Settlements with the federal government for mortgage servicing misconduct led to sharp year-over-year declines for Citigroup and Bank of America in both fourth quarter and full-year net incomes in 2014, according to Q4 2014 and year-end earnings statements for both banks released on Thursday.
Burdened by legal and related expenses and repositioning charges, Citigroup reported fourth quarter 2014 net earnings  that were only a fraction of what they were in the same quarter a year earlier. Citigroup reported net earnings of $350 million on $17.8 billion in revenues for Q4 2014, way down from the net earnings of $2.5 billion the bank rolled in for Q4 2013 on the same revenues, $17.8 billion. Net income per diluted share fell from $0.77 in Q4 2013 all the way down to a mere $0.06 for Q4 2014 for Citigroup.
Bank of America  reported a relatively minor  slowdown in the fourth quarter of 2014 with a net income of $3.1 billion on $19.0 billion in revenues compared to $3.4 billion on $21.7 billion in revenues in the same quarter of 2013.
Both institutions had a rough year in 2014 on the regulatory side of things. In July, Citigroup settled with the Department of Justice for $7 billion over the sale of toxic mortgage-backed securities. A month later, Bank of America settled with the DOJ for a record $16.65 billion over similar matters. The money paid out in penalties and consumer relief in 2014 took a toll on year-end net incomes for both institutions.
Citigroup's full-year net income for 2014 was only slightly more than half of what it was for 2013—$7.3 billion in 2014 compared to $13.7 billion for 2013. Revenues were similar, and were actually slightly higher in 2014—$76.9 billion compared to $76.4 billion for 2013.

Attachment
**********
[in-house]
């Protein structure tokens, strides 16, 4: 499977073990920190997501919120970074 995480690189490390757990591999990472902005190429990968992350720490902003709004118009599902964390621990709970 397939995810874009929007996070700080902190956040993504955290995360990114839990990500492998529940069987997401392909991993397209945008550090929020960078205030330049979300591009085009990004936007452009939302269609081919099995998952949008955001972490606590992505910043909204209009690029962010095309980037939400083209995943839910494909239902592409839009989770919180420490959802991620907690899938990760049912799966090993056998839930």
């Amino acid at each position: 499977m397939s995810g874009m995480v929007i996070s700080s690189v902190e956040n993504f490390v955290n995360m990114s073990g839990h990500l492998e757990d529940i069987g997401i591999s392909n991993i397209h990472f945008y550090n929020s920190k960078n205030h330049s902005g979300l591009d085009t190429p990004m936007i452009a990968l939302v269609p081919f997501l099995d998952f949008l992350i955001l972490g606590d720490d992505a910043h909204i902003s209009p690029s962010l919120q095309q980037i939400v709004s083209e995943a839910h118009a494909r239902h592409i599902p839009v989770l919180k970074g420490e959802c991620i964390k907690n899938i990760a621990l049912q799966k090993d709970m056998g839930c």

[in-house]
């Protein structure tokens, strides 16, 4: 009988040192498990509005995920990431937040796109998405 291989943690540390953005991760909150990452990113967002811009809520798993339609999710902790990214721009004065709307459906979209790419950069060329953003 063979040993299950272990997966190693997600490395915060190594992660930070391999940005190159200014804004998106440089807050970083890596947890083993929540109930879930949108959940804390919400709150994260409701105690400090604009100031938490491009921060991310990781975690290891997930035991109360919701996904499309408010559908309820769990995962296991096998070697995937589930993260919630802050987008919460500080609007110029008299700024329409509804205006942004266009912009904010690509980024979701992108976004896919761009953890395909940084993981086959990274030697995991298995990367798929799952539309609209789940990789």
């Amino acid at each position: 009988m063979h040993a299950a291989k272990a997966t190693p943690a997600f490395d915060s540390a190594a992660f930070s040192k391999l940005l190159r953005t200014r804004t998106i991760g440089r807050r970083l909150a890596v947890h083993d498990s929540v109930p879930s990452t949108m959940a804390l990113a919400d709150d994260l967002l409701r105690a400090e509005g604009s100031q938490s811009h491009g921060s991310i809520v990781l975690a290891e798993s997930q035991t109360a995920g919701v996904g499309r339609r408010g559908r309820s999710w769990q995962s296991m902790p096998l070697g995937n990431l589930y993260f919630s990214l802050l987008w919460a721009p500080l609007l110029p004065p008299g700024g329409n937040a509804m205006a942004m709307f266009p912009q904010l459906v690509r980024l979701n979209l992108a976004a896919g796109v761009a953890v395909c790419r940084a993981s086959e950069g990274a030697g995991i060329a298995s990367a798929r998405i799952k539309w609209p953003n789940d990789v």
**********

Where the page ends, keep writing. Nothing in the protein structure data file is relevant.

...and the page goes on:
"While the overall results for 2014 fell short of our expectations, we did make significant progress on our top priorities. During the year, we increased our market share among our target institutional clients, grew our core loan book, and improved both our net interest revenue and margin from 2013 levels," said Michael Corbat, CEO of Citigroup. "For the first time since its establishment, Citi Holdings was profitable for the full year and we accelerated the utilization of our deferred tax assets. We strengthened our capital planning process and made Citi a safer and stronger institution, as evidenced by the increases to our capital, leverage and liquidity ratios. Although we made some difficult decisions over the course of the year, I believe they allowed us to put our franchise in a position to have a successful 2015."
Bank of America's full-year net income was $4.8 billion for 2014, compared with $11.4 billion for 2013. Net income per diluted share fell from $0.90 in 2013 to $0.36 in 2014. Revenues for Bank of America dropped down to $85.1 billion in 2014, compared to $89.8 billion in 2013. On the positive side, the bank originated $15 billion in residential mortgage loans and home equity loans during Q4 2014, which helped approximately 41,000 homeowners purchase a home or refinance a mortgage.
"In 2014, we continued to invest in our businesses while reducing expenses and resolving our most significant litigation matters," Bank of America CEO Brian Moynihan said. "Last quarter, consumer deposits and loan originations were solid; wealth management client balances grew to $2.5 trillion; we increased lending to middle-market and large companies; and we retained a leadership position in investment banking. There's more work and tremendous opportunity ahead as we improve on the platform we've built to serve our customers and clients, and we enter 2015 in good shape to manage both the opportunities and the challenges the markets and economy will offer."